A British-German developer has been selected to build a 3GW green hydrogen project powered by 5GW of wind and solar energy in southern Namibia.
The Namibian government issued a “notice of award” of its intention to appoint Hyphen Hydrogen Energy as the preferred bidder to develop the $9.4bn Southern Corridor Development Initiative Green Hydrogen project in the Tsau Khaeb national park.
Hyphen is a Windhoek-based joint venture between British Virgin Islands-registered investment holding company Nicholas Holdings and German renewables developer Enertrag.
The combination of strong winds and high solar irradiation in the park, which is also a key diamond-mining region, could produce some of the cheapest renewable H2 in the world. German science minister Anja Karliczek said in August — after signing a renewables/hydrogen partnership with Namibia— that green H2 produced in the southwest African nation would be cost-competitive with highly polluting grey hydrogen made from fossil fuels, at €1.50-2.00 ($1.73-2.30) per kilogram.
Hyphen won a government-hosted competitive tender to build the project, but will not officially be given the rights until it concludes a feasibility study and signs a construction contract with the government.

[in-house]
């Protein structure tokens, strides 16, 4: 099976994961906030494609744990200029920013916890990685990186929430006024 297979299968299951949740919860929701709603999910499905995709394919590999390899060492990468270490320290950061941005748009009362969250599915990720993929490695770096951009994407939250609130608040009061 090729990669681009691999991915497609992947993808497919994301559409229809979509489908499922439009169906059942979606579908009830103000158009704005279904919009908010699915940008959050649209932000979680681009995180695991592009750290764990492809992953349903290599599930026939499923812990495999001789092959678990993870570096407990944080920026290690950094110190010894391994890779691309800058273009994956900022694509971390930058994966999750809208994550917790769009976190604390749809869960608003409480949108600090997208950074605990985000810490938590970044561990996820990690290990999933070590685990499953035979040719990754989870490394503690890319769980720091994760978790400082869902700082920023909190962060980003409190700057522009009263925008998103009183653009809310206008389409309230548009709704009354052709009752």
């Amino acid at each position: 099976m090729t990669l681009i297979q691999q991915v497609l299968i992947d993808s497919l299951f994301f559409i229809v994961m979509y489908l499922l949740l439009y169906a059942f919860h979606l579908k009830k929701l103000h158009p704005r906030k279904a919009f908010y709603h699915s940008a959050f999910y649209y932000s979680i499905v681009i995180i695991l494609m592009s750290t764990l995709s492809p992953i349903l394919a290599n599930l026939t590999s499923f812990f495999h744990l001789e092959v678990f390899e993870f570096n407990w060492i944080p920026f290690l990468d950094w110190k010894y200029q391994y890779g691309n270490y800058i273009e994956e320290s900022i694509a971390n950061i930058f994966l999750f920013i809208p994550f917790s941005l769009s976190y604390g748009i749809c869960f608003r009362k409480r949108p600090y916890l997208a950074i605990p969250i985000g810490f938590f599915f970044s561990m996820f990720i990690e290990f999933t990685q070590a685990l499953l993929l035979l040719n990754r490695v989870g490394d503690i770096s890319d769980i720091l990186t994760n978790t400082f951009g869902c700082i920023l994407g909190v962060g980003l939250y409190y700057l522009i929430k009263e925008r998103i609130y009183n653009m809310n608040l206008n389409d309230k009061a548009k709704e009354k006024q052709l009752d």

“The first phase, which is expected to enter production in 2026, will see the creation of 2GW of renewable electricity generation capacity to produce green hydrogen for conversion into green ammonia, at an estimated capital cost of US$4.4bn,” said Hyphen CEO Marco Raffinetti. “Further expansion phases in the late 2020s will expand combined renewable generation capacity to 5GW and 3GW of electrolyser capacity, increasing the combined total investment to US$9.4bn.
“The Tsau Khaeb national park is among the top five locations in the world for low-cost hydrogen production, benefiting from a combination of co-located onshore wind and solar resources near the sea and land export routes to market.”
He added: “We’re humbled by the enormity of the responsibility that comes with this award, but are confident that we can not only live up to, but exceed the expectations placed on us.”
Germany signed the €40m partnership deal with Namibia as part of a bid to secure supplies of green hydrogen, which the European nation believes will be cheaper to import than produce itself, particularly due to the lack of space in Germany to build the giga-scale projects required to reach the necessary scale of H2 production.